Not all of us necessarily want him fired. I just want to see the offense set up to take free yards when they're there.
EDIT: This is directed at Reader 71.
I do too, man. I do too.
But I realize that not happening, so I choose to comment on what might. We might call one of the short passes we do have in the playbook. And it might get us sacked.
agree with everyone who says you don't get sacked on a bubble screen. Unfortunately, that is a moot point, as we don't run those. What we do run is hitches, outs, slants, square ins, etc. Gardner threw a pick on a 7 yard stop route, right to a DE. He threw a pick on an out route to a nickelback. Bad things can happen, man. And when they do, and all you needed was to run it thrice and kick, your play caller is an idiot who should be fires. Ours, I'd argue, isn't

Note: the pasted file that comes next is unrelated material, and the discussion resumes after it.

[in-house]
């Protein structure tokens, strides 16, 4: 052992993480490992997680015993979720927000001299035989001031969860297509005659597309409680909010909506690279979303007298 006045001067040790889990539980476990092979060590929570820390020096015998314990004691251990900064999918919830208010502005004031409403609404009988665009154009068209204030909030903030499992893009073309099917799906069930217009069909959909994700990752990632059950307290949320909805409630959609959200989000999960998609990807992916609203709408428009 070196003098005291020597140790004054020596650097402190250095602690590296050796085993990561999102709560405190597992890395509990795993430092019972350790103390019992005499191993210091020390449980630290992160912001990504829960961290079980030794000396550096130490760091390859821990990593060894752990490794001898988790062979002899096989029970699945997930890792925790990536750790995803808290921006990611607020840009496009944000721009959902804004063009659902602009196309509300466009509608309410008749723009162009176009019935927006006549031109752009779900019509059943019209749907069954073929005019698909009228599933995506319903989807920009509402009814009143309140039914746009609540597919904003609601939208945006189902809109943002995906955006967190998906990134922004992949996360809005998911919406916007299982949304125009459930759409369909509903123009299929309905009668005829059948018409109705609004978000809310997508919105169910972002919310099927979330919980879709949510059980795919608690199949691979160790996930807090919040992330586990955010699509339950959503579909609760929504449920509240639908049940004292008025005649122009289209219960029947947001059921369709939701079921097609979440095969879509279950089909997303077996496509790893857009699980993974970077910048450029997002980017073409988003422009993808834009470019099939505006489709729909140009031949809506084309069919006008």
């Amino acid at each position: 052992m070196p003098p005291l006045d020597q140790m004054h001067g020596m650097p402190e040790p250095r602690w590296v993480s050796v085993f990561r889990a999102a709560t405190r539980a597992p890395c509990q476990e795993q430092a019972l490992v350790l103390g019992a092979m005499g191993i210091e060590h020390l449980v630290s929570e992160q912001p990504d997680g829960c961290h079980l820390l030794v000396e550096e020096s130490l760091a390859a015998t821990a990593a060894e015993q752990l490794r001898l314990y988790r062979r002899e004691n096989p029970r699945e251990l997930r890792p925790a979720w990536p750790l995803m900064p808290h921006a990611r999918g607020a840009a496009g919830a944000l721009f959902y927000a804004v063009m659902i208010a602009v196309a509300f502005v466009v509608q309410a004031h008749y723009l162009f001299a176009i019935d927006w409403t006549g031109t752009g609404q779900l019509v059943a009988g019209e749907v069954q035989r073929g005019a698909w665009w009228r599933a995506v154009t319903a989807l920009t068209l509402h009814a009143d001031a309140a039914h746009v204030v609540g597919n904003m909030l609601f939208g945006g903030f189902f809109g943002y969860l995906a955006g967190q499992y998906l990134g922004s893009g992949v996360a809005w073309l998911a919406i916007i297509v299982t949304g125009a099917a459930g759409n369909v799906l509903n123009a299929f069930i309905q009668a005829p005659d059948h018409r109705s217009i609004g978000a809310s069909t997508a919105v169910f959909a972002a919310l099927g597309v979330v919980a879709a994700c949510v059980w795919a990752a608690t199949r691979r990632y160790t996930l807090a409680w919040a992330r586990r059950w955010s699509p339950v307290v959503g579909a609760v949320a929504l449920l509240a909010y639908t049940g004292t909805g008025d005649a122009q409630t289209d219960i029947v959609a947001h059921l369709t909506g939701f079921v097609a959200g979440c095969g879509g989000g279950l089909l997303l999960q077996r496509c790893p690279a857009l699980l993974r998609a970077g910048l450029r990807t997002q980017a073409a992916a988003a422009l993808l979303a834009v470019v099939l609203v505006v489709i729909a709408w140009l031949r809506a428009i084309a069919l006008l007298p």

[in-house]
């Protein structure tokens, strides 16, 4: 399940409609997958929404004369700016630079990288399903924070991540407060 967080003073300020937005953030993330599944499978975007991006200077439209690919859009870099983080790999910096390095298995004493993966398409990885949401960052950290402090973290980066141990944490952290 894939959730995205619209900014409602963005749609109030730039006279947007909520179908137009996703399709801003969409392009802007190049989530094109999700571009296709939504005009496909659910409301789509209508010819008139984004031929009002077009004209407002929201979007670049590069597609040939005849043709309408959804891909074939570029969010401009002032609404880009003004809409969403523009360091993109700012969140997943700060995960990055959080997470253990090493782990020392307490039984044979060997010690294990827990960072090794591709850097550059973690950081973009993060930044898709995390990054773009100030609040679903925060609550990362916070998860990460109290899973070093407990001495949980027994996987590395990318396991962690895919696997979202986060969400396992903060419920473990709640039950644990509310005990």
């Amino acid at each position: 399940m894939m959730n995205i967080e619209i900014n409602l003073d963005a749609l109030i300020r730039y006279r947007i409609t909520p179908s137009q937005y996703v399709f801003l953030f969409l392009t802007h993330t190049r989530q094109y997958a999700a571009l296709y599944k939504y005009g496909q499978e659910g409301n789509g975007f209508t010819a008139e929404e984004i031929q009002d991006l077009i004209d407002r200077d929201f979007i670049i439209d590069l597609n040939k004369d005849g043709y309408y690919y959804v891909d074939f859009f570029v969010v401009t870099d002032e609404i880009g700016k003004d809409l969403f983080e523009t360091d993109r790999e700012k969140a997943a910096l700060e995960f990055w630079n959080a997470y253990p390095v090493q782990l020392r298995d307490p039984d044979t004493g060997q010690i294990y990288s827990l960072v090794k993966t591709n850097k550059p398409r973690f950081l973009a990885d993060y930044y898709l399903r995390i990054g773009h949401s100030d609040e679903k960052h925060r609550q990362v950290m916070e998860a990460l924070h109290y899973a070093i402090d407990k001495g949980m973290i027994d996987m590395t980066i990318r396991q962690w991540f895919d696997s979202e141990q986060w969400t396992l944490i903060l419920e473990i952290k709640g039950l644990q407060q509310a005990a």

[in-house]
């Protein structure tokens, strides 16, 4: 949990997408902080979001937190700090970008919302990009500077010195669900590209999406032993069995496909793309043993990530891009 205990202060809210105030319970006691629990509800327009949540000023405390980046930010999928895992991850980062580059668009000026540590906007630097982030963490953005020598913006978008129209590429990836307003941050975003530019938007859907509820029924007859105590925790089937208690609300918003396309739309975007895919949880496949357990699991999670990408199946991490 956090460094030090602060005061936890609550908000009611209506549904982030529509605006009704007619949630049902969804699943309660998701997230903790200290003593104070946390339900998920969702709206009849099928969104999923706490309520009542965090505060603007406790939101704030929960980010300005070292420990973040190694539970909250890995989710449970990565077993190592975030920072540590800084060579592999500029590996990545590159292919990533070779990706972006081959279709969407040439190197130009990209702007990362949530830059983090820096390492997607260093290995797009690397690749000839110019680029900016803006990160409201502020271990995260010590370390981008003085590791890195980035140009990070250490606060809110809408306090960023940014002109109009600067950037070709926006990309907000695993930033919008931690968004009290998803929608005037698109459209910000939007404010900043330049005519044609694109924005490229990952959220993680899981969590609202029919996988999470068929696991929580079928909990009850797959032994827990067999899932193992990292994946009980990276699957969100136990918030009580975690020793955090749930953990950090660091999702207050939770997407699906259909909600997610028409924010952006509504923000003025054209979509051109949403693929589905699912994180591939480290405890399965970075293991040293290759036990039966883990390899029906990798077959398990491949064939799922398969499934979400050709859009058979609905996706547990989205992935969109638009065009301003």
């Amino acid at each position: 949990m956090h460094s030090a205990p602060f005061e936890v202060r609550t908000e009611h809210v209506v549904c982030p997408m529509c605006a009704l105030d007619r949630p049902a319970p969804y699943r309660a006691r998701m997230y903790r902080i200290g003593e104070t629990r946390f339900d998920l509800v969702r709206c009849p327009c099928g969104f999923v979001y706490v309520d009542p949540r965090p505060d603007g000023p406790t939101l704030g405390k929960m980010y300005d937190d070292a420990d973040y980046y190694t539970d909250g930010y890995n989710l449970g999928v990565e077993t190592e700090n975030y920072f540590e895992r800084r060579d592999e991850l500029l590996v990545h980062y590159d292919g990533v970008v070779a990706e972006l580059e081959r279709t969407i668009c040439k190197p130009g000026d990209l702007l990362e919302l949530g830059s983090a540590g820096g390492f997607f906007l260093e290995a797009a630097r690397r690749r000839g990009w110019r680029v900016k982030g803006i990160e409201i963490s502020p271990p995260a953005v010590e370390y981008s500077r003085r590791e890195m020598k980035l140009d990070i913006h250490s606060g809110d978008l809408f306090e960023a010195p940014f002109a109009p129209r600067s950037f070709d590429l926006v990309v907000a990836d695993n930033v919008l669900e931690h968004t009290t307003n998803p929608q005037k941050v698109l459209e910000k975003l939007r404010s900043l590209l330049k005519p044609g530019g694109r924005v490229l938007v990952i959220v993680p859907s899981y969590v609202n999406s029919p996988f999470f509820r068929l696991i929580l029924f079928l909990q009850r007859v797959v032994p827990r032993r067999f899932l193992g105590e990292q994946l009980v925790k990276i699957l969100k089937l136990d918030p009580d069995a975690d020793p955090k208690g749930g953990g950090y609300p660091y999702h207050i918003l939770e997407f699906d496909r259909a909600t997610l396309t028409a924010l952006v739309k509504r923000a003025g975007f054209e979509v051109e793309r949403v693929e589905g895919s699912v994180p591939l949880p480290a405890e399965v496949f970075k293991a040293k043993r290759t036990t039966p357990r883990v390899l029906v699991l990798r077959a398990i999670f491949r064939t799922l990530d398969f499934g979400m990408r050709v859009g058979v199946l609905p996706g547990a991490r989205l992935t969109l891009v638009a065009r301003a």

your response in wanting borges to take the free yards with easy passes
"I do too, man. I do too.
But I realize that not happening,"
Isn't this the definition of stupidity? If not, I don't know what is. Unless there is some miracle turnaround in this offense (much like I hoped for with Gerg), I want him gone at the end of the season.
I still want him fired. Revisionist history be damned.
A) 1/10 chance of a sack with a 9/10 chance of positive yardage
B) 9/10 chance of negative yardage with a 1/10 chance of no gain
Yeah... I'll take the increased volatility/variance for the much higher average gain.
Are these numbers just self-evident or did you pull them straight out of your ass?